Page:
Call me Uncle


“Never talk to my son again!”

Those words knocked the stupor out of me.  How dare I fill her boy’s head with such tales of debauchery? It’s like I was out to erase all her careful parenting with the stroke of my immoral brush. I was painting a glamorous picture for the kid, birds and booze – a played out Hollywood version, bikes and boots and black leather jackets, fabrications of my conquests.

His mom didn’t like that. He was only 10, for chrissake.

Her frown struck out the jolly affair. Suddenly everyone was looking in my direction, listening to what I was saying to the kid.

It was Saturday after sunset, at a family gathering of not more than 20. I was seated around a circle of cousins, along with a tall can of Tusker Malt. The adults had broken off to a corner of their own. Someone was playing music through a pill. The wine and the music flowed. (I think that’s a song).

The boy is my nephew, CJ. And CJ is knocking at the doors of puberty. He’s getting curious.

“How old are you?”

“26,” I say.

“Why do you have dreadlocks?”

“Because girls love it.”

His face beams. “Do you have a girlfriend?!”

“Ofcourse! Lots of them.”

That really kills him. He thinks I’m such a chic magnet, which means he thinks I’m a cool uncle, and I’ve taken the flattery with stride.

Whenever we get together he asks to see my phone, where he rummages around the menu, and, finding no games, he goes through my playlist, where he most certainly won’t find any Migos songs. Then he says, “Wah, bro. Your playlist is so boring.”

CJ’s phone has lots of Migos.

Sometimes CJ asks if he can have a taste of my beer, and I chuckle and say, “Your mom would kill me, bro.”

Earlier that day he whispered to me that he has a girlfriend, and that, if it wasn’t for this particular function, he’d be at home, with her. I forgot to ask about the lucky girl’s name, but I remember feeling proud. A rite of passage was unfolding right in front of my eyes. I was a stripling’s uncle. Uncle Mike.

And the title sank a little further when, a little later, CJ followed me into a bush, where we shared a quiet pee.

Anyway, CJ’s school won the music festivals. The reward is a trip to State House. CJ was excited as hell. His mom was proud. The cousins were happy about it, too, because a branch of the family tree would finally set foot in State House.

CJ is also learning how to drive. He’s only allowed to move forward. No reverse. No turning. The first time he negotiated a corner he bumped into a neighbor’s car. The owner, an elderly lady, caused a row on the estate Whatsapp group.

“Why are we allowing children to drive in the estate?! What if he had hit one of our kids?!”

I imagine that day CJ was made to apologize. He’d be forced to face the woman, hands crossed at the crotch, with his mom a few paces behind. He’d mumble an ’I’m sorry’ with tears in his eyes. But there was no real damage the lady’s car, anyway, and the boy would be forgiven.

He might have caused some ripples, but let’s not forget that the boy was an honored guest at State House.

CJ’s mom gets uneasy about letting him drive. She only allows it because it’s fun for him, otherwise the car turns into a deathtrap when he’s at the wheel. I got to witness it first hand, little CJ behind the wheel, with the seat slid all the way to the front. You could see the concern all over his mom’s face.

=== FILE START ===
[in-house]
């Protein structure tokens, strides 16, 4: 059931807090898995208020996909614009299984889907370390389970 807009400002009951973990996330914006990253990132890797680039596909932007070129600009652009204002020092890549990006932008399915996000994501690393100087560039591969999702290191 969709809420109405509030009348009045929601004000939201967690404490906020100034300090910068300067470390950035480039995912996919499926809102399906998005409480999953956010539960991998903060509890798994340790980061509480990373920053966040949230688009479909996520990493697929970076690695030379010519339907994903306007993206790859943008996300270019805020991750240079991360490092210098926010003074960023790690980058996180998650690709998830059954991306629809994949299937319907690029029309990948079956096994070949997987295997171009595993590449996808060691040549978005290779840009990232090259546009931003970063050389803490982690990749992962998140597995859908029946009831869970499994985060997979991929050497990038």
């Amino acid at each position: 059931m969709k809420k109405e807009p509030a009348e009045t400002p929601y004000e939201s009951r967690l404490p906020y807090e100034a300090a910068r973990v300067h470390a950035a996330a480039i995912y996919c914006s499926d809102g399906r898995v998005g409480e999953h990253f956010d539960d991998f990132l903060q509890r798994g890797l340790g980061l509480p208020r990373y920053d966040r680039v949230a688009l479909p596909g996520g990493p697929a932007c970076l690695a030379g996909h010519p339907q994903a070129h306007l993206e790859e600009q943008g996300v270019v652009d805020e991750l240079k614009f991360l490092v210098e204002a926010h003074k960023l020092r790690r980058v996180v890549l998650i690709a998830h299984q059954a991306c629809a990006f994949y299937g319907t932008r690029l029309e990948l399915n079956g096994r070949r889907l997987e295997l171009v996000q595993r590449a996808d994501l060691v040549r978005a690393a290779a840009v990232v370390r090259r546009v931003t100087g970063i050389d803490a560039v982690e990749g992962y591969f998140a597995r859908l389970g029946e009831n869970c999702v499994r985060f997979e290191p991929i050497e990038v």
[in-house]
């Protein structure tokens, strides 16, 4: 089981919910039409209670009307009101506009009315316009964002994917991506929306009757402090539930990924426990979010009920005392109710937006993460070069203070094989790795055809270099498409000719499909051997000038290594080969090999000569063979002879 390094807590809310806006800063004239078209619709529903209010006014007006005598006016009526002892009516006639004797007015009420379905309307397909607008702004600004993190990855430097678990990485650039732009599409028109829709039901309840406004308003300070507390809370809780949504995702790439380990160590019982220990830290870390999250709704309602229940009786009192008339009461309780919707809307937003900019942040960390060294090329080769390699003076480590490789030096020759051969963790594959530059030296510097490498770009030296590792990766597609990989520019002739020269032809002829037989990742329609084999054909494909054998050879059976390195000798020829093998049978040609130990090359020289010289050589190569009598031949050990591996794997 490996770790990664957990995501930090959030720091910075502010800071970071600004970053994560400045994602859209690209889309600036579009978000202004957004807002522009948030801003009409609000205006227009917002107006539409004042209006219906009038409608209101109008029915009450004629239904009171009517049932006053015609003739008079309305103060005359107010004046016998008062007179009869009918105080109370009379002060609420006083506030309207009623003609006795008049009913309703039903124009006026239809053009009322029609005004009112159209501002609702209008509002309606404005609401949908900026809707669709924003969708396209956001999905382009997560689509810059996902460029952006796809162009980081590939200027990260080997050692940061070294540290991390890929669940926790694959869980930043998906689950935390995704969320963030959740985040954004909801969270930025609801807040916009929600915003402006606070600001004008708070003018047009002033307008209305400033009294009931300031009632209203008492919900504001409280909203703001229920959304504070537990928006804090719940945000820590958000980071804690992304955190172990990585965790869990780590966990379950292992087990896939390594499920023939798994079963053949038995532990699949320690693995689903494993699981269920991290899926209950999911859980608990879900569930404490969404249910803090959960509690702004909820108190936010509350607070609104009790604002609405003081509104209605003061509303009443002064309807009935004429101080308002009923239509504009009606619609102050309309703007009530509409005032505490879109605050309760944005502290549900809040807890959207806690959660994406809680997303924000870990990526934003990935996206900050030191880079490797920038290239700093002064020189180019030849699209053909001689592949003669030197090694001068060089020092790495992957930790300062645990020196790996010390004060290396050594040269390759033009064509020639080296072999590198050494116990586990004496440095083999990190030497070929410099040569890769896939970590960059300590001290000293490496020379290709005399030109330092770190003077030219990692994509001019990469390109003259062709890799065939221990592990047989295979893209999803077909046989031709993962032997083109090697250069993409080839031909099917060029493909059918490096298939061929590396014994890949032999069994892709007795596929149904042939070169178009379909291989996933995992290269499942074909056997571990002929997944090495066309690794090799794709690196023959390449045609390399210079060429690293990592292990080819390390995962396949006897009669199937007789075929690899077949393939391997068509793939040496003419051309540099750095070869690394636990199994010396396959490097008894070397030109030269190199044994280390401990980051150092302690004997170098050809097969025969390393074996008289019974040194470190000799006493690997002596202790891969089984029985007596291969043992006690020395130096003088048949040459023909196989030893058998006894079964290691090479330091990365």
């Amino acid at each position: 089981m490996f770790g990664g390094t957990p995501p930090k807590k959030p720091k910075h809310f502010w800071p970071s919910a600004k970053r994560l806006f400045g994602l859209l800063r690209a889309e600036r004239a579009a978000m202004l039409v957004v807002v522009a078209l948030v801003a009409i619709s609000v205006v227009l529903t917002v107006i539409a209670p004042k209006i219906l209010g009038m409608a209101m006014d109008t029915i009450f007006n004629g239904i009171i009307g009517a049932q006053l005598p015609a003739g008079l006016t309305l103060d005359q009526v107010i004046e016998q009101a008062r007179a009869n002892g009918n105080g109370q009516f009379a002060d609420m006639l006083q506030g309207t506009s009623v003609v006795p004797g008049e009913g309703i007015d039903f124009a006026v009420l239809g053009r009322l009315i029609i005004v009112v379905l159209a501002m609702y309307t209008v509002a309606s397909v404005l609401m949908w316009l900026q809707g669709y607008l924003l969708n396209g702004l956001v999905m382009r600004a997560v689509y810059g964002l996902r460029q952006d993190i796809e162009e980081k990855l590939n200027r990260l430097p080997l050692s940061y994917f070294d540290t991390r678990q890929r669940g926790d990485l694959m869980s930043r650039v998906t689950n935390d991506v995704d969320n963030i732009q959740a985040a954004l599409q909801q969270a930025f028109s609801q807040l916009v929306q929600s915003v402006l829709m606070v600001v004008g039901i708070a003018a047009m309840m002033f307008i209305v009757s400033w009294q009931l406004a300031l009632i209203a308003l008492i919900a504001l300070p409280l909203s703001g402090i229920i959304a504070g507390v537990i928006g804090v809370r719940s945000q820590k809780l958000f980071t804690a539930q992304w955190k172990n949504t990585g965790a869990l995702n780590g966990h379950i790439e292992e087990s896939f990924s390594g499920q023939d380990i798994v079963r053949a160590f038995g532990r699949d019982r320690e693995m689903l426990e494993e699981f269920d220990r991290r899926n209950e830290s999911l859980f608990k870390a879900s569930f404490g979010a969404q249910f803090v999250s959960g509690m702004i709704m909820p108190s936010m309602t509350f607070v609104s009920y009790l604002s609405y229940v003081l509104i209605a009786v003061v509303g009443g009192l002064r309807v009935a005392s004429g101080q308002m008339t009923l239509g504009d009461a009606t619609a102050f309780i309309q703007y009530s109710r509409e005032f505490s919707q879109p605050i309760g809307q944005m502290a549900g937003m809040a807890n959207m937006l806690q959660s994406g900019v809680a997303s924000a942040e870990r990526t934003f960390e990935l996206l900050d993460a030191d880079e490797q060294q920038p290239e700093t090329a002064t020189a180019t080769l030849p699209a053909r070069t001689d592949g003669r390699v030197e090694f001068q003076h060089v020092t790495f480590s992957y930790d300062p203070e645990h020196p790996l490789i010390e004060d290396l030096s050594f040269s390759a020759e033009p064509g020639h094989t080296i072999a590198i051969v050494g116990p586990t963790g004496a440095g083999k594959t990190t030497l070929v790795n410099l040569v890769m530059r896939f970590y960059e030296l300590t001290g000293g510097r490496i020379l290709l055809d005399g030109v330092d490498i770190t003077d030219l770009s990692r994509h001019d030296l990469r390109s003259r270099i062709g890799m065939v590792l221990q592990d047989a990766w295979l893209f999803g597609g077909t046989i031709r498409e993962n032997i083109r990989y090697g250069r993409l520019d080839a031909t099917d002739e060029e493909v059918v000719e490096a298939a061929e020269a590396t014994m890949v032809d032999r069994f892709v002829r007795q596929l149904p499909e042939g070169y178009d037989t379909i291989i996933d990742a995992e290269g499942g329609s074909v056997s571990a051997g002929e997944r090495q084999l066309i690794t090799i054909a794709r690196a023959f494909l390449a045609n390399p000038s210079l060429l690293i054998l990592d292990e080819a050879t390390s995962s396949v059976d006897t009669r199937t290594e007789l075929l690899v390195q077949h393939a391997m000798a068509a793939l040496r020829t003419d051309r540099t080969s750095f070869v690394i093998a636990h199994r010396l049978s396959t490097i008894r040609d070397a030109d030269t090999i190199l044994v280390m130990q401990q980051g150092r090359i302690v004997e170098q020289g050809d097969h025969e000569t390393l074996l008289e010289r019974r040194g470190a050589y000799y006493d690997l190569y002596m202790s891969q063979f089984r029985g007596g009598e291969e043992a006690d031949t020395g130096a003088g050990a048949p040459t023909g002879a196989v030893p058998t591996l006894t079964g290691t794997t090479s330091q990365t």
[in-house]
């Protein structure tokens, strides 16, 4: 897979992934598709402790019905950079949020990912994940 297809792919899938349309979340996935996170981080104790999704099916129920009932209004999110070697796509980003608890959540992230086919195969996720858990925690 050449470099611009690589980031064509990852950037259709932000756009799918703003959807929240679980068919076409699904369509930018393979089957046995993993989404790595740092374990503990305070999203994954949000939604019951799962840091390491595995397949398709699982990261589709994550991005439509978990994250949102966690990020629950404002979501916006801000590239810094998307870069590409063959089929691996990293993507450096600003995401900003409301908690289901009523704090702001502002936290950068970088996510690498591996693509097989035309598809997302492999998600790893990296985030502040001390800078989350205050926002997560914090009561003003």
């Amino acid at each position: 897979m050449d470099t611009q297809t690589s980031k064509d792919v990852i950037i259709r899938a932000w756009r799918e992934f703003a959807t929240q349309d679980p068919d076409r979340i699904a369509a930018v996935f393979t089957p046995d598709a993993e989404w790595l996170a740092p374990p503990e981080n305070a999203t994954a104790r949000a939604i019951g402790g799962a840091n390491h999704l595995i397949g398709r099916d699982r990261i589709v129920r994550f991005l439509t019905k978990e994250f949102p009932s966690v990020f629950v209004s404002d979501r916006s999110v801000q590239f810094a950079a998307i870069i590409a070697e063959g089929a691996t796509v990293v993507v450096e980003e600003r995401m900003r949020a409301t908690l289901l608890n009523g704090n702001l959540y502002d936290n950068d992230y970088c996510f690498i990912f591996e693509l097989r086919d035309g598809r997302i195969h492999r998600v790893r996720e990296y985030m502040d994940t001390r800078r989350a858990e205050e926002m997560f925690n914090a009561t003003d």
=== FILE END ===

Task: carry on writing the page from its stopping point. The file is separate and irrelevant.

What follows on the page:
It was shortly after lunch, and I’d stepped out for a cigarette. Akina CJ’s car was not at the parking. (OK, I wasn’t really smoking). Then I heard a hoot. I turned to see CJ grinning in the driver’s seat, mom riding shotgun. She beckoned me over, and said, “I don’t want to die alone.”

I jumped in the back, and held on for dear life.

“What is the first thing you do?” she said.

“Seatbelt,” the kid says. He clips it on.

“OK. Now start the car.”

The engine rambles to life. The speedometer lights up like a Christmas tree. A battery of questions follows to CJ. “Have you taken off the handbrake? What do you do next? Are you stepping on the break? Which foot are you using? OK, now release the brake. Slowly, baba.”

She had one hand on the dashboard, ready to bolt if we landed on a ditch. (“Stay in the middle of the road CJ!”)

Meanwhile CJ was doing his best not to accelerate too hard. The car was purring at his feet. He was driving at 10kph, but at least he was moving. He didn’t care that fuel was going up to 130 bob. He wasn’t thinking about some bloody math homework, or that Elani had staged a comeback. Forget State House and the girl next door.

This was the purest form of freedom. He was at the helm, sailing this ship. It was hard to fault him for wanting to push the needle a bit.

And as we snaked along my mind went back to my first fender bender. I was 17, not even old enough for a license. That time we had a grey Mazda Demio, and I had been sent on an errand – a vote of confidence I didn’t take for granted.

So I did what every other boy does with such responsibility on their hands: I cranked up the music and put my weight on the accelerator.

It was mad fun, really, until I came up behind a Double M bus, unloading passengers on the side of the road. I was getting impatient. I wanted to get my Vin Diesel on, but this damn bus was in my way. So I waited for oncoming to traffic to clear and attempted to overtake. But I was too close to the bus, a gross miscalculation on my part.

There was a loud smack. The left side-mirror snapped shut, and I quickly hit the brakes. It took a second before I realized what had happened. The people on the pavements were watching, I felt a lump in my throat.